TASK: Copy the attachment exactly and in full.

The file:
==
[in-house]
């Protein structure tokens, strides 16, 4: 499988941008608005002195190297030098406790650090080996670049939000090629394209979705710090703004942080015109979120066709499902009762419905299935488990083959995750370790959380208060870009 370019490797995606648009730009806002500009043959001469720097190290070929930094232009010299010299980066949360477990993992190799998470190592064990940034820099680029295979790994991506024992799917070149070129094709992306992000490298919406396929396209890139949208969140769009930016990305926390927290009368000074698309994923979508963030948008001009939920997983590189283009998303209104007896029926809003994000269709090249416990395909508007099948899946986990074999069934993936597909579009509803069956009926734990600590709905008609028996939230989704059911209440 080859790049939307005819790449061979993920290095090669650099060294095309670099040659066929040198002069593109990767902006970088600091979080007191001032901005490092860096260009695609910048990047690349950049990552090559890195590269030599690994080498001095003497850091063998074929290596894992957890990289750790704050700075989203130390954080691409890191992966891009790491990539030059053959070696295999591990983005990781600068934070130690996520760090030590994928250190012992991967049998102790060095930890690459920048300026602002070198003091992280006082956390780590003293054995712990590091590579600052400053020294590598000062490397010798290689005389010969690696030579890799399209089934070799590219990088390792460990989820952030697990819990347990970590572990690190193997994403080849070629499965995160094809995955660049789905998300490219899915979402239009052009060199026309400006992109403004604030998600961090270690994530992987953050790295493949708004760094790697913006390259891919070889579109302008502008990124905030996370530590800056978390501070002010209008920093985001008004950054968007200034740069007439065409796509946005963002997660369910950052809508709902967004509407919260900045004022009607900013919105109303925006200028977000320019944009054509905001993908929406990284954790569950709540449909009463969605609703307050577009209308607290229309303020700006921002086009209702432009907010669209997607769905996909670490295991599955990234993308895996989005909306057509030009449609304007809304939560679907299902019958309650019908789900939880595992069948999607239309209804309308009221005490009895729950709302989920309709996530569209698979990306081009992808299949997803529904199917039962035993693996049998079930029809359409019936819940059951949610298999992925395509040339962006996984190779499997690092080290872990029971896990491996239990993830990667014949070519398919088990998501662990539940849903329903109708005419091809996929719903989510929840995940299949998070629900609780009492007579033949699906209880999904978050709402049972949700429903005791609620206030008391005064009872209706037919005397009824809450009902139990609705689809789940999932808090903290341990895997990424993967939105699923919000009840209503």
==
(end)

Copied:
[in-house]
């Protein structure tokens, strides 16, 4: 499988941008608005002195190297030098406790650090080996670049939000090629394209979705710090703004942080015109979120066709499902009762419905299935488990083959995750370790959380208060870009 370019490797995606648009730009806002500009043959001469720097190290070929930094232009010299010299980066949360477990993992190799998470190592064990940034820099680029295979790994991506024992799917070149070129094709992306992000490298919406396929396209890139949208969140769009930016990305926390927290009368000074698309994923979508963030948008001009939920997983590189283009998303209104007896029926809003994000269709090249416990395909508007099948899946986990074999069934993936597909579009509803069956009926734990600590709905008609028996939230989704059911209440 080859790049939307005819790449061979993920290095090669650099060294095309670099040659066929040198002069593109990767902006970088600091979080007191001032901005490092860096260009695609910048990047690349950049990552090559890195590269030599690994080498001095003497850091063998074929290596894992957890990289750790704050700075989203130390954080691409890191992966891009790491990539030059053959070696295999591990983005990781600068934070130690996520760090030590994928250190012992991967049998102790060095930890690459920048300026602002070198003091992280006082956390780590003293054995712990590091590579600052400053020294590598000062490397010798290689005389010969690696030579890799399209089934070799590219990088390792460990989820952030697990819990347990970590572990690190193997994403080849070629499965995160094809995955660049789905998300490219899915979402239009052009060199026309400006992109403004604030998600961090270690994530992987953050790295493949708004760094790697913006390259891919070889579109302008502008990124905030996370530590800056978390501070002010209008920093985001008004950054968007200034740069007439065409796509946005963002997660369910950052809508709902967004509407919260900045004022009607900013919105109303925006200028977000320019944009054509905001993908929406990284954790569950709540449909009463969605609703307050577009209308607290229309303020700006921002086009209702432009907010669209997607769905996909670490295991599955990234993308895996989005909306057509030009449609304007809304939560679907299902019958309650019908789900939880595992069948999607239309209804309308009221005490009895729950709302989920309709996530569209698979990306081009992808299949997803529904199917039962035993693996049998079930029809359409019936819940059951949610298999992925395509040339962006996984190779499997690092080290872990029971896990491996239990993830990667014949070519398919088990998501662990539940849903329903109708005419091809996929719903989510929840995940299949998070629900609780009492007579033949699906209880999904978050709402049972949700429903005791609620206030008391005064009872209706037919005397009824809450009902139990609705689809789940999932808090903290341990895997990424993967939105699923919000009840209503």